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Source One Spares Aviation MRO Play a Key Role Close Up of Jet Engine

Fit to Fly: MROs Play Key Role as Aircraft Return to the Skies

The COVID-19 pandemic was not kind to all sectors of aviation travel, but with vaccines rolling out around the world the industry is bouncing back with parked aircraft around the world returning to the skies.

On the frontlines of making sure all these aircraft are fit to fly is the global MRO industry. MRO stands for maintenance, repair and overhaul – is integral to aircraft’s safety and efficiency.

“The vaccine rollout, although taking place at various speeds in different countries, gives hope for a return to normalcy, and airlines are preparing to return grounded aircraft back to service – and to bring passengers back onboard,” wrote Melissa Moody in May in Aviation Business News. “One essential cog in the metaphorical machine bringing these aircraft back into service are the MRO providers making sure every part is fit for service.”

MRO Global Market Projected to Soar

The MRO global market is projected for double digit growth through 2025 by a TechSci Research report released last summer.

The report forecast  MRO growth at 10 percent annually through 2025 with a total market of $113 billion.

MRO market growth, according to the report, is being driven by:

  • Need to maintain and renovate in-service and aging aircraft as airline businesses try to optimize performance.
  • Implementation of strict governmental policies regarding aircraft maintenance and repair.
  • Increasing technological innovations and digitalization in MRO in the next few years.

Understanding the Different Types of MROs

MRO encompasses a broad umbrella of businesses that specialize in performing maintenance, repairs and/or overhauls on aircraft and their components such as flight control, landing gear and jet engines.

There are many different types of suppliers in the MRO industry. Aviation Business News, for example, in its MRO Management publication breaks down the industry between:

  • Aircraftinspirationfeed-_HZxAiydBa8-unsplash
  • Components
  • Engines
  • Facilities
  • IT
  • Training breaks down the MRO industry along four types of suppliers:

  • Fixed-Based Maintenance Operations: Generally large companies operating out of hangars at airports. These businesses can perform C-Checks and D-Checks or heavy maintenance. A C-Check can take one to two weeks with up to 6,000 maintenance hours needed. A D-Check only happens every 6 to 10 years and can take four to six weeks with aircraft often taken completely apart.
  • Line Maintenance Operations: Businesses that perform daily and weekly checks on aircraft in between flights. These organizations may not have a fixed-based location but are usually more mobile and flexible. Line maintenance MROs can perform repairs such as replacing wheels and brakes.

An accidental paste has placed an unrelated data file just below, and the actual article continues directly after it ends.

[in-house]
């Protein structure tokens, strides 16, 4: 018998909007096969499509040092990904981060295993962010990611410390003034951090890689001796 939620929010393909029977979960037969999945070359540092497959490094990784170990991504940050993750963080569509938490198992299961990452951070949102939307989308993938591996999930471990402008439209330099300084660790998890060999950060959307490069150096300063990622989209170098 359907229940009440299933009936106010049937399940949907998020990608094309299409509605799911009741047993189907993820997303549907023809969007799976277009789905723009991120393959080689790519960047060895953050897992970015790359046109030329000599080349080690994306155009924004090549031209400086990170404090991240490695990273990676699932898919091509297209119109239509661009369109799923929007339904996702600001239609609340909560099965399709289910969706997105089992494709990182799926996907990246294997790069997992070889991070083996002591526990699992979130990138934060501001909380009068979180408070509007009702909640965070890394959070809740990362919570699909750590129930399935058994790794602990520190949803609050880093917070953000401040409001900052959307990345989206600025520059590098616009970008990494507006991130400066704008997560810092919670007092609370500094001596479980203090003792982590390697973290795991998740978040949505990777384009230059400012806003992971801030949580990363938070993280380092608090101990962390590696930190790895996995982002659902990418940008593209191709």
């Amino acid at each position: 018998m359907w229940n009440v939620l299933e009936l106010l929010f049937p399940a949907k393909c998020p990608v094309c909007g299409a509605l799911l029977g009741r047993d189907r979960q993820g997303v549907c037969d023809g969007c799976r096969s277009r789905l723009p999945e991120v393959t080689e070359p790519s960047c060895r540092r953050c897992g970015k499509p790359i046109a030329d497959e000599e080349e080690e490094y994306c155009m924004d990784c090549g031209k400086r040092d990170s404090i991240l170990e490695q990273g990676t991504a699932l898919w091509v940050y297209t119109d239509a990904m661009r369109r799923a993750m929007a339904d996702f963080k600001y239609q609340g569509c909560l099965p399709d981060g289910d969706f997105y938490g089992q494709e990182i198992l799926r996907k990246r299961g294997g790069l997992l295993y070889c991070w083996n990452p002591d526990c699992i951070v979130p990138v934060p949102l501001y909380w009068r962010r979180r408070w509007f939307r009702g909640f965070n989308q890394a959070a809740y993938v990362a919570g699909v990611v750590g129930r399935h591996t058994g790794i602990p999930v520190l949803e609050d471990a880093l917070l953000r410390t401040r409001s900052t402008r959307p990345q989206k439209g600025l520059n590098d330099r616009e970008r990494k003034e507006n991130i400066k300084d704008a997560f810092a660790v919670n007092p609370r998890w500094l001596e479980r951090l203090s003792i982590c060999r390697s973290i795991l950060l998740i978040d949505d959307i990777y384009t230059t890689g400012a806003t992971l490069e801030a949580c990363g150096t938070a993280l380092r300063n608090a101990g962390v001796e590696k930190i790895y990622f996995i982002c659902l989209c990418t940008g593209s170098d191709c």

• Engine and Landing Gear MROs: Some MROs specialize in critical areas such as engines or landing gear. These MROs may also specialize in a certain class or family of engine or landing gear.
  • Component MROs: Another specialty area of MRO are component MROs that supply parts to the fixed-based and line maintenance operators as well as to other MROs such as the engine and landing gear MROs.

Also keep in mind that MROs can be operated by large commercial airlines, regional airlines, corporate aviation operators and military facilities.

An MRO Must be Certified

Crucial to the integrity and safety of the MRO industry is certification which allows operators to perform maintenance and repair tasks and supply qualified parts.

In European Aviation Safety Administration (EASA) countries, MROs must be in accordance with EASA Part 145 regulations. In the U.S., the Federal Aviation Administration (FAA) has an equivalent Part 145 certification.

In addition, the Aviation Suppliers Association (ASA) has a standard for suppliers of aviation parts, ASA-100, which was created to comply with FAA 

Advisory Circular (AC) 00-56 or the Voluntary Industry Distributor Accreditation Program.

The ASA Accreditation Program (ASAAP) is a 36-month audit program based on the ASA-100 standard.

Source One Spares, for example, keeps the following standards, certifications and accreditation:

  • All components are fully traceable and overhauled by the leading repair facilities in the industry (all FAA/EASA 145)
  • All parts are delivered in crates manufactured to exceed ATA 300 Spec requirements
  • Accredited by the Airline Suppliers Association under FAA advisory circular 00-56
  • ASA-100 accredited Aviation Suppliers Association

Source One Spares specializes in "just-in-time" delivery of refurbished flight control, landing gear, nacelle, actuation and other rotable airframe components to commercial aircraft operators around the world.

Contact Source One Spares today to find out how we help airlines lower their costs on spares acquisitions components for Boeing and Airbus aircraft.